Just In Time For The Fourth, An Army Vet Frees 'Freedom' Jason Galvin, a former Army sharpshooter in Afghanistan, saved a bald eagle that was caught hanging by a rope in Minnesota. Neighbors, who named the eagle "Freedom," watched as Galvin shot through the rope to let Freedom down.
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Just In Time For The Fourth, An Army Vet Frees 'Freedom'

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Just In Time For The Fourth, An Army Vet Frees 'Freedom'

Just In Time For The Fourth, An Army Vet Frees 'Freedom'

Just In Time For The Fourth, An Army Vet Frees 'Freedom'

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  • <iframe src="https://www.npr.org/player/embed/484713066/484713067" width="100%" height="290" frameborder="0" scrolling="no" title="NPR embedded audio player">
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Jason Galvin, a former Army sharpshooter in Afghanistan, saved a bald eagle that was caught hanging by a rope in Minnesota. Neighbors, who named the eagle "Freedom," watched as Galvin shot through the rope to let Freedom down.

ARI SHAPIRO, HOST:

This Fourth of July, a story caught our attention starring this guy.

JASON GALVIN: My name's Jason Galvin. I'm 36 years old. I was a sergeant. I was a crew chief on black hawk helicopter in Afghanistan. We flew medevac. And I did two tours there.

SHAPIRO: We reached him at his cabin in Rush City, Minn. Late last week, he was there when he looked up and saw something strange.

GALVIN: I was actually heading to the bait store to pick up some minnows for fishing and there's a bald eagle nest that's in the trees next to the road. And I saw something hanging there which I thought was a pheasant or something that they were eating. But I looked a little closer and I noticed it was one of the eagles. And it was hanging upside down by some branch.

SHAPIRO: The eagle was caught in some rope. Jason got his wife and they called for help, except...

GALVIN: All the people we called - the fire department, the sheriff, this conservation officer - they all knew about it. And it turns out that it had been there for two days...

SHAPIRO: What?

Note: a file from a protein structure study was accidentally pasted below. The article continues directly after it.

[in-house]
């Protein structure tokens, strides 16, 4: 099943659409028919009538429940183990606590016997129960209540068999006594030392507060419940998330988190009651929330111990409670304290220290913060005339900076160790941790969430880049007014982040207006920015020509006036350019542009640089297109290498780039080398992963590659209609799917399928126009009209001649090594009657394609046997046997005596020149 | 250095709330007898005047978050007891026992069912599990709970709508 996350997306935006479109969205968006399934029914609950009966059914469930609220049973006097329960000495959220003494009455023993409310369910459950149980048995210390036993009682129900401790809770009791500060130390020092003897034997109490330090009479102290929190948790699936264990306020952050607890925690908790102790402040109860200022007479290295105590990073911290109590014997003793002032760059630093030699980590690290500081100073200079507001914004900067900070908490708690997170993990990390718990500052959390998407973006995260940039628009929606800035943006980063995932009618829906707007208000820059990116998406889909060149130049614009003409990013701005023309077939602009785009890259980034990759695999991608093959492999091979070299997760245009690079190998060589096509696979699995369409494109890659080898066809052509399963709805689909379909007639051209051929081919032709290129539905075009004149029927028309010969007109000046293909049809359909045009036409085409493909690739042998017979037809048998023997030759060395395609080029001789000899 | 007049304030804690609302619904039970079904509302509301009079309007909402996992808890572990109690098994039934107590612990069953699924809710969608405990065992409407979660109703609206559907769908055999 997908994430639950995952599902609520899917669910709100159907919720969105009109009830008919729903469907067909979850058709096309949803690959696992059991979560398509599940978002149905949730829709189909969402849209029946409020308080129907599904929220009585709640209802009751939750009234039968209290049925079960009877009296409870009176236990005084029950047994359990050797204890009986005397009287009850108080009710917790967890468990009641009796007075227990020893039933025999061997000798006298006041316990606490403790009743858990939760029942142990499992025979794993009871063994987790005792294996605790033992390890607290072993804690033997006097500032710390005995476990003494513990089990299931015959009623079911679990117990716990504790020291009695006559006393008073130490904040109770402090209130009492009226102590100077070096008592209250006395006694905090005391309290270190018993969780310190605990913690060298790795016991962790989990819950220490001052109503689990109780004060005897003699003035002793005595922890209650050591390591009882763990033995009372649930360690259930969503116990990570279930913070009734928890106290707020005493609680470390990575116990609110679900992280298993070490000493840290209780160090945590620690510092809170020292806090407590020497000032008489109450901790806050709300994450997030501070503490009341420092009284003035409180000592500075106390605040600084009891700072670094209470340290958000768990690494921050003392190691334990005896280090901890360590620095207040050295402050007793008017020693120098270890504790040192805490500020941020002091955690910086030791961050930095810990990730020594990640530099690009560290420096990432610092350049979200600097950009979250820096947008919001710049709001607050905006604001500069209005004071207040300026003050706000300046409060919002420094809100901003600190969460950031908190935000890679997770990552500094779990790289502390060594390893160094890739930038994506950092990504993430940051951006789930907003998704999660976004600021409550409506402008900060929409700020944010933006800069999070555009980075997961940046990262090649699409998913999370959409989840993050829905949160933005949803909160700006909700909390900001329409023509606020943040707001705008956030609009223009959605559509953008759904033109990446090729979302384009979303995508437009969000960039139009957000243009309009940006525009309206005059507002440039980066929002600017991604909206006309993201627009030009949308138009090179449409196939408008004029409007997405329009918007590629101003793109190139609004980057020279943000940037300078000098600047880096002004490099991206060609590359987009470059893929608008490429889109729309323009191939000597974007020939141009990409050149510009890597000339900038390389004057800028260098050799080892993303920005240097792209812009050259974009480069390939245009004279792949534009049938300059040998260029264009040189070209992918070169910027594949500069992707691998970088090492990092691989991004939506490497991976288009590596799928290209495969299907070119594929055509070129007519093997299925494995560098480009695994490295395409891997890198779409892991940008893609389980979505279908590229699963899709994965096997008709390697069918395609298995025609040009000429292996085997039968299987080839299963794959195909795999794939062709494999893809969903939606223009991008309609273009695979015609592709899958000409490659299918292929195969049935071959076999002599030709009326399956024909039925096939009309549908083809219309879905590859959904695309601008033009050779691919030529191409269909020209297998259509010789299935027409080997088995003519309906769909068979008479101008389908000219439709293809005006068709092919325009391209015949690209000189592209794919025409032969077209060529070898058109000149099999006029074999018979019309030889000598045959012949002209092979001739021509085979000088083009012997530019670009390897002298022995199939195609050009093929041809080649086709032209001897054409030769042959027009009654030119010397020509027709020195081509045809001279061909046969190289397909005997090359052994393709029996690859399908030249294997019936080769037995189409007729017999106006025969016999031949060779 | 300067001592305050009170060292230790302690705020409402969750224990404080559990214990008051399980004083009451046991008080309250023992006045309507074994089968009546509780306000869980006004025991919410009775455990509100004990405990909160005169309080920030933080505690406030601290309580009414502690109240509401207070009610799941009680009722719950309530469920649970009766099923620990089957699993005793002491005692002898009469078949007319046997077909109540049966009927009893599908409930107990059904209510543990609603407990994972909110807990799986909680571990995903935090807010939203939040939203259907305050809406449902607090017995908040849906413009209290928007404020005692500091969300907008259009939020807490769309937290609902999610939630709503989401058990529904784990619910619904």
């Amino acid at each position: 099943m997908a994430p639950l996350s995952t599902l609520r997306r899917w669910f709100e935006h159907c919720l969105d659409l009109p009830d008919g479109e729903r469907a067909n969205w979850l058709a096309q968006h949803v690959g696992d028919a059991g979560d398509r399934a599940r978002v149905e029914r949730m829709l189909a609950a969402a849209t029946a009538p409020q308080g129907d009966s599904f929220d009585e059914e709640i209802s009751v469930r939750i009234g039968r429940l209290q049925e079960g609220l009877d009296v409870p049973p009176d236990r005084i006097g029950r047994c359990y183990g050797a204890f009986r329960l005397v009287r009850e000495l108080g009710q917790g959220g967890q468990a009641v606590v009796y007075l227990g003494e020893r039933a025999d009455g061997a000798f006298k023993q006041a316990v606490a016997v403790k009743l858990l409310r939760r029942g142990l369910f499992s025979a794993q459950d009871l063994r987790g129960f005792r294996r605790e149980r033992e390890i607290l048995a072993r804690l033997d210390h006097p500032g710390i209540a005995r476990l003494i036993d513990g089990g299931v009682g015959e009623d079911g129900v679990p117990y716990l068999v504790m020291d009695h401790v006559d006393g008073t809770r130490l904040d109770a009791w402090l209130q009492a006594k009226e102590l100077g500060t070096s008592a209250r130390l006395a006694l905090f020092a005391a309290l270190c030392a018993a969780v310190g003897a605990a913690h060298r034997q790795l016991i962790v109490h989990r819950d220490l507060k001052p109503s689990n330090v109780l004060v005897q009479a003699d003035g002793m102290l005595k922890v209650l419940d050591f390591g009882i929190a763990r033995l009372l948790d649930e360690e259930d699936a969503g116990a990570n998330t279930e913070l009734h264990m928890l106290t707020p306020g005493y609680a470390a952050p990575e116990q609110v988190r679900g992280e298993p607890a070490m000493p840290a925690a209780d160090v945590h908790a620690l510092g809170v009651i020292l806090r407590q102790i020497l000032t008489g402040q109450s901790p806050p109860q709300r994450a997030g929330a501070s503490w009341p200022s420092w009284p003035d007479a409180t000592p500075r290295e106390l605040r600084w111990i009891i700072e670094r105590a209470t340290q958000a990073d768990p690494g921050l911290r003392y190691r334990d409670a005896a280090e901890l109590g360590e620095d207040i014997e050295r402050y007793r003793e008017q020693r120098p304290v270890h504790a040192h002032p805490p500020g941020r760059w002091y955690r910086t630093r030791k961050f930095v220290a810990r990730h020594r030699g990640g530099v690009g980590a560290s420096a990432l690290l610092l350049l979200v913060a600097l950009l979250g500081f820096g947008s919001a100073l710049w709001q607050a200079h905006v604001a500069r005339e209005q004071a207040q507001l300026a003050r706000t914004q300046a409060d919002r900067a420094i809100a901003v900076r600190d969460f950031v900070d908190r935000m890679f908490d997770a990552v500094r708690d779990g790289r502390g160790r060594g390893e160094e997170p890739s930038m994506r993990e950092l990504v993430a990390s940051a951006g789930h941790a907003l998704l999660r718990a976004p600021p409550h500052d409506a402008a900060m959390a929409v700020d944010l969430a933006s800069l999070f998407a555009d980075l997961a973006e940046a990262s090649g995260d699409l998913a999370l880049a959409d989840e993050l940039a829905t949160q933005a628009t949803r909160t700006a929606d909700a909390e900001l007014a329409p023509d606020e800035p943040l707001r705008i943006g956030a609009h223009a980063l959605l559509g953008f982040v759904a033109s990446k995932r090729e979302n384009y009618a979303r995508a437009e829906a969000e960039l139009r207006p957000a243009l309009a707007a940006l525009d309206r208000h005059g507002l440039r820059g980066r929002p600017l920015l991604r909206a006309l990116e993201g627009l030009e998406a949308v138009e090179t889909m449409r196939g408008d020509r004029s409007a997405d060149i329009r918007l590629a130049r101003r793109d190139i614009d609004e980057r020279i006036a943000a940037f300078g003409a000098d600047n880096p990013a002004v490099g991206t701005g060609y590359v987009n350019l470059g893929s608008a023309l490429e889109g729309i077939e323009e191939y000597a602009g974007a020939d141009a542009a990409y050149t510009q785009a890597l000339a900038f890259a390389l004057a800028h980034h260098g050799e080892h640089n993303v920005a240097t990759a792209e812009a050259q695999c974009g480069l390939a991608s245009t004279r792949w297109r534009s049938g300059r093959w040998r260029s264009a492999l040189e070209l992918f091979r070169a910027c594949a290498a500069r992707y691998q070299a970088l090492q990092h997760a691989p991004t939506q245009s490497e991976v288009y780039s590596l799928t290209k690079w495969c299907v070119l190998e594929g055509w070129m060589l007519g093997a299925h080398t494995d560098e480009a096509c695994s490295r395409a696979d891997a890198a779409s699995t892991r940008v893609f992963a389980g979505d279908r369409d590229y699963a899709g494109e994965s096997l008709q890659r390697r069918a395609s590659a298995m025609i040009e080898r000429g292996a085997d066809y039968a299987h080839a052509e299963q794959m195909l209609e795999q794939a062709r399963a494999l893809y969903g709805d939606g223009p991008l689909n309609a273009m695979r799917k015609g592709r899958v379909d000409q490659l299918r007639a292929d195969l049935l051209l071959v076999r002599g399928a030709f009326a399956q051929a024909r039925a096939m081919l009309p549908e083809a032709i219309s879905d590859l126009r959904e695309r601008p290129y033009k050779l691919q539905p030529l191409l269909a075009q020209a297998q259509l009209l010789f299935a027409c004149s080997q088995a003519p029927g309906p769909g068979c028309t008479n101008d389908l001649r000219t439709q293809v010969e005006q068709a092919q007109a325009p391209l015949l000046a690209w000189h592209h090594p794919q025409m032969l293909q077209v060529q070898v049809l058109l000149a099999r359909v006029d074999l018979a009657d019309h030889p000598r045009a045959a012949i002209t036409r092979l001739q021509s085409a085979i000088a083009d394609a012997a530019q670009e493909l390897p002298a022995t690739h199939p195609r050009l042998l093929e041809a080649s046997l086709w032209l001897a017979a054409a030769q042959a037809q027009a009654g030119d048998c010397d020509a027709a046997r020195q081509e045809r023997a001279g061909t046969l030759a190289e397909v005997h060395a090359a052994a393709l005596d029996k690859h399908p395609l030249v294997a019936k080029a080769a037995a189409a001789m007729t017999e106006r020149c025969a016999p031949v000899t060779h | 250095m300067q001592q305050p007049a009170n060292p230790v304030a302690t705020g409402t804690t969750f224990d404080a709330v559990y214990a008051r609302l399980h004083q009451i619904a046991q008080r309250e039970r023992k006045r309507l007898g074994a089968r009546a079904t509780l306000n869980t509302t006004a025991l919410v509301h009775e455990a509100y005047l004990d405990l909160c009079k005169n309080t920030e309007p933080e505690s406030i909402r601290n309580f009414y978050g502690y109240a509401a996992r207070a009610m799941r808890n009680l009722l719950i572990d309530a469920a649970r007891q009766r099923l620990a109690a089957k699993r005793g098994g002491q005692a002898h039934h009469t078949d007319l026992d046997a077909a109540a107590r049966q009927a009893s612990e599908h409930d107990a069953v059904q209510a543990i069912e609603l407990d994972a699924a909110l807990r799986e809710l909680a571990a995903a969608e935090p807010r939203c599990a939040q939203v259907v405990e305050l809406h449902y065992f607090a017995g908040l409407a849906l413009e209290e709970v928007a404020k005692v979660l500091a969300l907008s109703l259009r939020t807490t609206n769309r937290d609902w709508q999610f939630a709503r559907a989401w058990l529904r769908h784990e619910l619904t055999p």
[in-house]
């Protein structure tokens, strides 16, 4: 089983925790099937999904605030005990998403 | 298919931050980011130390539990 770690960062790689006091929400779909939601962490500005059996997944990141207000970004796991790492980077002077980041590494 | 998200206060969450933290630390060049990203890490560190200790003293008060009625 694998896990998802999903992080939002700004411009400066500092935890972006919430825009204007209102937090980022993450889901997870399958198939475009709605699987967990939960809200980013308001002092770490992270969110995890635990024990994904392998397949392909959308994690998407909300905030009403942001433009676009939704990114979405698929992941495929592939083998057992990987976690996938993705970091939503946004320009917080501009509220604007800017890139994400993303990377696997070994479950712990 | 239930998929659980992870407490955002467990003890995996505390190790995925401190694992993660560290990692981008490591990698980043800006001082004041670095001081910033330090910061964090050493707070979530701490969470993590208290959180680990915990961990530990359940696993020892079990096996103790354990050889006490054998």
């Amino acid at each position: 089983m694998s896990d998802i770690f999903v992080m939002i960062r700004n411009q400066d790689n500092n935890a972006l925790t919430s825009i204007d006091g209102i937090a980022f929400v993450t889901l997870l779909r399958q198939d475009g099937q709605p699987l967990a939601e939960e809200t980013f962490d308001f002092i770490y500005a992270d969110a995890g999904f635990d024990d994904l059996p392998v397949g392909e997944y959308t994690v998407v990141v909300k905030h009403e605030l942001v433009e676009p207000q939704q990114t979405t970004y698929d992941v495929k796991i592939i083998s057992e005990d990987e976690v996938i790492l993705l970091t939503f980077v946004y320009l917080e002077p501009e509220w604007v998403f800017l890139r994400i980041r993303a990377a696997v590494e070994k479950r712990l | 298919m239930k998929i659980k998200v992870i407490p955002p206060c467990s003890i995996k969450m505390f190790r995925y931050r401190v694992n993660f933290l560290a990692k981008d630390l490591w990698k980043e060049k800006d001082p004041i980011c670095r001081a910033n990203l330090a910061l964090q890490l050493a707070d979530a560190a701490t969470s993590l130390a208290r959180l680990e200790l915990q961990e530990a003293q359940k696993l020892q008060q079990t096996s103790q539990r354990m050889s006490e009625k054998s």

GALVIN: ...Hanging there. Yeah. And they were going to call it a loss. And they - actually some people said that it was dead already and - but I had a better look at it with binoculars, and it was still alive. And it was actually - it looked like it was doing OK.

SHAPIRO: Now, you had been a sharpshooter in Afghanistan. So at what point did you think I've got skills that could come in handy here?

GALVIN: It was talking to my wife, and she said we had to do something about it. And I said, well, I could try shooting it down. And she just said, yep, that's what you're going to do.

SHAPIRO: There were four inches of rope between the eagle and the branch - very little room for error.

GALVIN: When I was shooting, you know, looking through the scope and that eagle was staring at me the whole time. And I just - it was kind of - it was a little weird shooting in the direction of a bald eagle. Some of the neighbors here at the lake had named the bird Freedom.

SHAPIRO: So you were shooting at Freedom.

GALVIN: Yep (laughter). So they were saying, you know, I was freeing freedom.

SHAPIRO: After one and a half hours and 150 shots, a small crowd had gathered.

GALVIN: Eventually, the rope started fraying away and it was really windy that day too. And eventually it came down.

SHAPIRO: What was that moment like when the rope finally released and the eagle fell?

GALVIN: It was pretty emotional. There was - at that point, there was probably a dozen people there watching. And the SEAL, the conservation officer, showed up. As soon as my wife said there it goes, and then the eagle fell into a soft landing into the woods. And everyone - there was, like, tears of happiness. And it was just a big relief.

SHAPIRO: Jason and his wife wrapped Freedom in a blanket and handed it over to the University of Minnesota Raptor Center. There it's expected to make a full recovery. And that is how this eagle landed.

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